Students Showcasing Innovative Projects in May 1 ‘Rose Show’

Friday, April 26, 2024
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Student-created projects in nearly every academic department will be featured in this year’s Rose Show, the college’s version of the World’s Fair, on May 1 in the Sports and Recreation Center. The event is free and open to the public.

Innovative projects completed by students to address the needs of companies, organizations, and individual clients are being featured in this year’s Rose Show, the college’s version of the World’s Fair, on Wednesday, May 1, from 1-3 p.m. in the fieldhouse of the Sports and Recreation Center in the north part of campus. The public is invited to attend this free event.

A total of 115 projects by first-year students through seniors in nearly every academic department will be displayed. Judging will determine Best of Show awards.

The Rose Show has once again become an annual event after being a popular campus and community attraction, beginning in 1928 and reaching its peak in 1932 with more than 6,700 people attending.

This year’s projects feature artificial intelligence, generative AI, Cloud computing, robotics, gaming, and software programming.  In addition, students will share projects from a range of disciplines, including mathematics and humanities, social sciences, and the arts.

Some of the projects include:

  • A Physical Therapy Car Simulator Device for Union Health: Mechanical engineering students have developed a new car simulator to supplement the rehabilitation process for patients recovering from a stroke, hip replacement surgery, or similar health conditions that restrict their access to transportation. This new device will replace an outdated, earlier version developed several years earlier by Rose-Hulman students. The project has been supported by a Union Health Foundation grant.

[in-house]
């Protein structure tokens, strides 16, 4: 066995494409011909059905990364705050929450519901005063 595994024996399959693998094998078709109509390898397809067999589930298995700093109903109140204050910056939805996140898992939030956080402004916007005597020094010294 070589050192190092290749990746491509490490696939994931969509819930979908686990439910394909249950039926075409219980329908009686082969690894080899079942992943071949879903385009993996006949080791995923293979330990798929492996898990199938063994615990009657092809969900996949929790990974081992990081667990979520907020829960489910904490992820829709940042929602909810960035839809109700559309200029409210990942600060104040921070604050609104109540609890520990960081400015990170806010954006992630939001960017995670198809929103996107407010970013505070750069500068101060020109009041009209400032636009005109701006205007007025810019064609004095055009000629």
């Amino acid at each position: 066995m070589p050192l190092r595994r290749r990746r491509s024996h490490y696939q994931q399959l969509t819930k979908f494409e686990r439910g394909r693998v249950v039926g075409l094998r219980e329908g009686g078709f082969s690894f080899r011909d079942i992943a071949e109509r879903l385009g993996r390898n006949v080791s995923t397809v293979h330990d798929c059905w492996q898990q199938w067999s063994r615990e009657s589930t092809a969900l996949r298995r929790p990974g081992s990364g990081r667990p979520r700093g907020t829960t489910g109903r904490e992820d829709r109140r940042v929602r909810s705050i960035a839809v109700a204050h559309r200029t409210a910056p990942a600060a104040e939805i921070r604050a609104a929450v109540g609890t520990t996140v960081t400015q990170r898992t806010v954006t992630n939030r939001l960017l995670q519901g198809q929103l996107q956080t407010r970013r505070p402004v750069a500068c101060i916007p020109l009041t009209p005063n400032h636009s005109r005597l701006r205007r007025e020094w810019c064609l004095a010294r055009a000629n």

• NASA Psyche Asteroid Devices: Two mechanical engineering student teams are helping Arizona State University and NASA scientists prepare to explore the Psyche asteroid, currently orbiting the Sun between Mars and Jupiter. One team has designed an automated sealing system for collecting samples from the asteroid, maintaining the integrity of the samples. Another team examined the future manufacturing of tools and equipment of the asteroid’s naturally metallic surface to better comprehend the composition of the asteroid.
  • Hospital At Home: An application has been created by computer science and software engineering students, with the aid of MedM’s SDK technology, to allow patients to take at home and send their vital health measurements automatically through Bluetooth devices to physicians at a hospital or health care facility – therefore reducing medical visits and providing daily monitoring of patient care. This project’s client is Jimmy McKanna of Union Health.
  • Drip Irrigation System For Terre Haute’s reTHink Sustainability Organization: A prototype has been developed for a drip irrigation system that harvests rainwater for plants and helps volunteers at three community gardens
  • Local, National & International Civil Engineering Projects: Civil and environmental engineering teams have designed athletic facility expansions for Terre Haute’s Miss Softball America and Riley Recreation League organizations; developed solutions for the Niagara Falls Water Board and San Francisco Pier 96 Seawall replacement; and studied site development for a project in Ghana.
  • Devices & Services to Help Health Care Patients in Developing Countries: Electrical and computer engineering and mechanical engineering teams created an open-source 3D printable syringe pump for delivering anesthesia and a reusable electrosurgical handpiece – for use by doctors in health care facilities in developing countries.
  • Mathematics research projects have studied the effects of health care spending on economic growth and predicting the next pitch type being thrown during an at-bat in a major league baseball game.

Other projects this year have been completed for such clients as Milwaukee Tool, Rural Health Innovation Collaborative, Naval Surface Warfare Center-Crane, Ind., and Kalogon. Projects were also part of the Battery Workforce Challenge and CubeSat, Grand Prix Engineering, and Human Powered Vehicle competition teams.